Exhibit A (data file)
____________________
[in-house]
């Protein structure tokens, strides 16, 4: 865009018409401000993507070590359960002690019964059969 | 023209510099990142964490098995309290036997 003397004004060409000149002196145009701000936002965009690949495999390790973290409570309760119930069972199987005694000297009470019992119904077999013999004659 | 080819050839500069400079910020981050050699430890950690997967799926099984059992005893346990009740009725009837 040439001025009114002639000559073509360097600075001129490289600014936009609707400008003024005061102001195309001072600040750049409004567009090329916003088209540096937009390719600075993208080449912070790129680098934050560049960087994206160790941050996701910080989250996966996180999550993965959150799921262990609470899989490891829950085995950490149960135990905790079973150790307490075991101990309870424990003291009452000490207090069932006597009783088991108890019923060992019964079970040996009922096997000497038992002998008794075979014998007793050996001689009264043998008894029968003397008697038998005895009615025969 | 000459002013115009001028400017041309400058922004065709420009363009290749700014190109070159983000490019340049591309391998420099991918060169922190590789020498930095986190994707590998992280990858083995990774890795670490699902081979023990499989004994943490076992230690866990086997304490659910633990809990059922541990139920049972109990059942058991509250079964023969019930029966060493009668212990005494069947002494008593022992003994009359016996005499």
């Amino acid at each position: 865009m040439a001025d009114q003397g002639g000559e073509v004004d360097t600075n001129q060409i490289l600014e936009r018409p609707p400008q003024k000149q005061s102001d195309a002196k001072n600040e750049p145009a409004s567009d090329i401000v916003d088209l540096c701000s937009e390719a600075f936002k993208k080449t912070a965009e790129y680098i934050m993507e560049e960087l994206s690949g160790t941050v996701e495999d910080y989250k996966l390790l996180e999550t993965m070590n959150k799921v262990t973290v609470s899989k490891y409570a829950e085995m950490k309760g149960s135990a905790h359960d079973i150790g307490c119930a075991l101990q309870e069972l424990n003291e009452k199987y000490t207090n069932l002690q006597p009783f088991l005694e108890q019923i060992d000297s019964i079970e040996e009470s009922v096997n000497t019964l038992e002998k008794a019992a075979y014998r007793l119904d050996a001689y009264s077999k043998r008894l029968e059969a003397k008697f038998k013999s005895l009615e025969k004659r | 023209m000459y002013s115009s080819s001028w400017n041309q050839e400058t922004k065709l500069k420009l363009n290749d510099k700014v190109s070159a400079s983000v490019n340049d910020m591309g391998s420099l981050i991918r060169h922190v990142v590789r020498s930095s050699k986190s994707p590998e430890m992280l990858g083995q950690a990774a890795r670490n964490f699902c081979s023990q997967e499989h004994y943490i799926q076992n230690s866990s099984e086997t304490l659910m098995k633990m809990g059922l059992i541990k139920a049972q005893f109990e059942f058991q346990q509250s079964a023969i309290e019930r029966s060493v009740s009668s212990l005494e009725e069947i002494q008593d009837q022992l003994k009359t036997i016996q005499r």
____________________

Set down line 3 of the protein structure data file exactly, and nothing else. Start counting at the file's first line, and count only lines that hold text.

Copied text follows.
């Amino acid at each position: 865009m040439a001025d009114q003397g002639g000559e073509v004004d360097t600075n001129q060409i490289l600014e936009r018409p609707p400008q003024k000149q005061s102001d195309a002196k001072n600040e750049p145009a409004s567009d090329i401000v916003d088209l540096c701000s937009e390719a600075f936002k993208k080449t912070a965009e790129y680098i934050m993507e560049e960087l994206s690949g160790t941050v996701e495999d910080y989250k996966l390790l996180e999550t993965m070590n959150k799921v262990t973290v609470s899989k490891y409570a829950e085995m950490k309760g149960s135990a905790h359960d079973i150790g307490c119930a075991l101990q309870e069972l424990n003291e009452k199987y000490t207090n069932l002690q006597p009783f088991l005694e108890q019923i060992d000297s019964i079970e040996e009470s009922v096997n000497t019964l038992e002998k008794a019992a075979y014998r007793l119904d050996a001689y009264s077999k043998r008894l029968e059969a003397k008697f038998k013999s005895l009615e025969k004659r | 023209m000459y002013s115009s080819s001028w400017n041309q050839e400058t922004k065709l500069k420009l363009n290749d510099k700014v190109s070159a400079s983000v490019n340049d910020m591309g391998s420099l981050i991918r060169h922190v990142v590789r020498s930095s050699k986190s994707p590998e430890m992280l990858g083995q950690a990774a890795r670490n964490f699902c081979s023990q997967e499989h004994y943490i799926q076992n230690s866990s099984e086997t304490l659910m098995k633990m809990g059922l059992i541990k139920a049972q005893f109990e059942f058991q346990q509250s079964a023969i309290e019930r029966s060493v009740s009668s212990l005494e009725e069947i002494q008593d009837q022992l003994k009359t036997i016996q005499r």